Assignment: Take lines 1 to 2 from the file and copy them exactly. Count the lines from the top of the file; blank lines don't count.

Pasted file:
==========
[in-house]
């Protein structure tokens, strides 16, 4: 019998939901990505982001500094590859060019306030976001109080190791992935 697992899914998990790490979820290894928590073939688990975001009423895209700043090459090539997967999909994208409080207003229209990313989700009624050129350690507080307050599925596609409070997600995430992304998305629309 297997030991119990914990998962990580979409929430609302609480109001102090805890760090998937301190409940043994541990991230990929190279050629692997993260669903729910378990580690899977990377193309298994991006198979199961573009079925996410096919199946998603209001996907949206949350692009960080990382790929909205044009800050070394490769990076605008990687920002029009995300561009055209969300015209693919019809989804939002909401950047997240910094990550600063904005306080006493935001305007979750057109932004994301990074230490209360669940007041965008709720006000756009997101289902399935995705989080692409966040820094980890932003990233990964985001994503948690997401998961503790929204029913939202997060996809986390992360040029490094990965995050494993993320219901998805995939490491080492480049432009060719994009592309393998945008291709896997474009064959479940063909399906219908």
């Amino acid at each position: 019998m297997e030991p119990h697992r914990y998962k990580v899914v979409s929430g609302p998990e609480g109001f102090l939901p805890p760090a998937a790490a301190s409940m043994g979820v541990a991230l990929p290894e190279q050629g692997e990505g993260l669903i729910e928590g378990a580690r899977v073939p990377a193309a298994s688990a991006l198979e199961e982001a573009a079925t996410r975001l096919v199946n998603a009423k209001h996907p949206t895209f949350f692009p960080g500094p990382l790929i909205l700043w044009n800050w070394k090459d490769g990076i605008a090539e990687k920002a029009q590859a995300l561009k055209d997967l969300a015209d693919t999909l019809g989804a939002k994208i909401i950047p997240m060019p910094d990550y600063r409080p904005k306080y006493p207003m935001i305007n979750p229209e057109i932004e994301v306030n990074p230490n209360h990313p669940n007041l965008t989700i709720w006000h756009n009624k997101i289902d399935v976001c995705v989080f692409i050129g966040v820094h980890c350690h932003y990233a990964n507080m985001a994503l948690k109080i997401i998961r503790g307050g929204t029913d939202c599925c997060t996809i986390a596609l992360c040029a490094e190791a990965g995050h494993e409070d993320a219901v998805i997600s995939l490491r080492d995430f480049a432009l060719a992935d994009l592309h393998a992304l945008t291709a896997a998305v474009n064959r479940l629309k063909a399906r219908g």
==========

[in-house]
């Protein structure tokens, strides 16, 4: 019998939901990505982001500094590859060019306030976001109080190791992935 697992899914998990790490979820290894928590073939688990975001009423895209700043090459090539997967999909994208409080207003229209990313989700009624050129350690507080307050599925596609409070997600995430992304998305629309 297997030991119990914990998962990580979409929430609302609480109001102090805890760090998937301190409940043994541990991230990929190279050629692997993260669903729910378990580690899977990377193309298994991006198979199961573009079925996410096919199946998603209001996907949206949350692009960080990382790929909205044009800050070394490769990076605008990687920002029009995300561009055209969300015209693919019809989804939002909401950047997240910094990550600063904005306080006493935001305007979750057109932004994301990074230490209360669940007041965008709720006000756009997101289902399935995705989080692409966040820094980890932003990233990964985001994503948690997401998961503790929204029913939202997060996809986390992360040029490094990965995050494993993320219901998805995939490491080492480049432009060719994009592309393998945008291709896997474009064959479940063909399906219908």